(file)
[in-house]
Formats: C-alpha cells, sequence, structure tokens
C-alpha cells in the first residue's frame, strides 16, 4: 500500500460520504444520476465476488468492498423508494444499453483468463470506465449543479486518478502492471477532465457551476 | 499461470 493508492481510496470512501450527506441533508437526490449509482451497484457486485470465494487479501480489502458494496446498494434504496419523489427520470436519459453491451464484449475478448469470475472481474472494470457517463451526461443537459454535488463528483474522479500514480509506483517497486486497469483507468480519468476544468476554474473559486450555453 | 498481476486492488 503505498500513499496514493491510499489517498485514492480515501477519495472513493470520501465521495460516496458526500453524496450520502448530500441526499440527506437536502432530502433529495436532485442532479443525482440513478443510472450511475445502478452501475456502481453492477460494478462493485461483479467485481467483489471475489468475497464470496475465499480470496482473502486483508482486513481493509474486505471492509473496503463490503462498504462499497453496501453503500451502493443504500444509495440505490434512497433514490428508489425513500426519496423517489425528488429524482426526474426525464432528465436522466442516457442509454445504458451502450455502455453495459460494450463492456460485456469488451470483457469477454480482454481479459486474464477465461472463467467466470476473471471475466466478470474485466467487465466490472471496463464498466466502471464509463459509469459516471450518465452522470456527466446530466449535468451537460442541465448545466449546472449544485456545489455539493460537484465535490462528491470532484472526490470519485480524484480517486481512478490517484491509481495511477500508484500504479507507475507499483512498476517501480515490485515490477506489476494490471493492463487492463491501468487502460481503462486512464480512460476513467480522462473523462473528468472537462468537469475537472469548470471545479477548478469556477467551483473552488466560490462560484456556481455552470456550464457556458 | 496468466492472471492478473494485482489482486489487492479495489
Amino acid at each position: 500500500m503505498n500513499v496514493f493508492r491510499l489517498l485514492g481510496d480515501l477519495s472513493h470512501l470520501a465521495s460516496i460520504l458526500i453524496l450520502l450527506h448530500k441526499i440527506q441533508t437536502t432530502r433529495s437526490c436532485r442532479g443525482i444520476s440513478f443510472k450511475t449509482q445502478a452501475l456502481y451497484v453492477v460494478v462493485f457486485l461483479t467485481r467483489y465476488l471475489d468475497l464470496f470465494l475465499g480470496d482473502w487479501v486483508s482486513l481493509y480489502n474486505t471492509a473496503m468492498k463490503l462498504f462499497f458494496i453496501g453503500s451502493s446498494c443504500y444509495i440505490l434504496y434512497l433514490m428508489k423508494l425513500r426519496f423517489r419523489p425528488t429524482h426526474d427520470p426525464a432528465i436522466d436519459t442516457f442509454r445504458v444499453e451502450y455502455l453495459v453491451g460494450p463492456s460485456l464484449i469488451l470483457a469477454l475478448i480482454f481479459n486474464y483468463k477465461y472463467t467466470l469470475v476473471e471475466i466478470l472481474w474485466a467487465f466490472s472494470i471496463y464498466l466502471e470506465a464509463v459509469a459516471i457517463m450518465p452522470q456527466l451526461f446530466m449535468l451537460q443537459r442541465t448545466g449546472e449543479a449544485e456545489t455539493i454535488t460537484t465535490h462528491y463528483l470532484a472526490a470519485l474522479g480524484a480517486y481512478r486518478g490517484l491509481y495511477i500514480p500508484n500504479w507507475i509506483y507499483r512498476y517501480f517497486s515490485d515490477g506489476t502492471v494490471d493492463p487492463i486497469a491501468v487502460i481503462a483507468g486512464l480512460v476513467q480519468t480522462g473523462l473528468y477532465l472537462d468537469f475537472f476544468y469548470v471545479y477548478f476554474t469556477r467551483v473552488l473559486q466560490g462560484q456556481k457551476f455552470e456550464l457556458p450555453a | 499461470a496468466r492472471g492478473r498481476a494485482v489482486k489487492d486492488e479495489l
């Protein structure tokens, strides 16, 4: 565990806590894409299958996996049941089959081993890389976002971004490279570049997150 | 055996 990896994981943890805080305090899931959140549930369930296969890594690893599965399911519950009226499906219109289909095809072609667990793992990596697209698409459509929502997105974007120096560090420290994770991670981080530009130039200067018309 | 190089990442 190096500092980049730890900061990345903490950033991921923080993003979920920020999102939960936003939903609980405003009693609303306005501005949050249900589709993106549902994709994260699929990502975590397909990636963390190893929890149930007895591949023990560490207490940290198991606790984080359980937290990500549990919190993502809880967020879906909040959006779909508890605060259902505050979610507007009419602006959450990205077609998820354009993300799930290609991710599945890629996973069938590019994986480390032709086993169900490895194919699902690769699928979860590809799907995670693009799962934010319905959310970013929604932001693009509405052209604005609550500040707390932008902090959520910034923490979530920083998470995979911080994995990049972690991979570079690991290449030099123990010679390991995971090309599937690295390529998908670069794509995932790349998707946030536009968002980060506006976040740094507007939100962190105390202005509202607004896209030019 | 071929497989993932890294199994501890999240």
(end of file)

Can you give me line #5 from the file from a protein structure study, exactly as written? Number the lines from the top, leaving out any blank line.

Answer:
């Protein structure tokens, strides 16, 4: 565990806590894409299958996996049941089959081993890389976002971004490279570049997150 | 055996 990896994981943890805080305090899931959140549930369930296969890594690893599965399911519950009226499906219109289909095809072609667990793992990596697209698409459509929502997105974007120096560090420290994770991670981080530009130039200067018309 | 190089990442 190096500092980049730890900061990345903490950033991921923080993003979920920020999102939960936003939903609980405003009693609303306005501005949050249900589709993106549902994709994260699929990502975590397909990636963390190893929890149930007895591949023990560490207490940290198991606790984080359980937290990500549990919190993502809880967020879906909040959006779909508890605060259902505050979610507007009419602006959450990205077609998820354009993300799930290609991710599945890629996973069938590019994986480390032709086993169900490895194919699902690769699928979860590809799907995670693009799962934010319905959310970013929604932001693009509405052209604005609550500040707390932008902090959520910034923490979530920083998470995979911080994995990049972690991979570079690991290449030099123990010679390991995971090309599937690295390529998908670069794509995932790349998707946030536009968002980060506006976040740094507007939100962190105390202005509202607004896209030019 | 071929497989993932890294199994501890999240």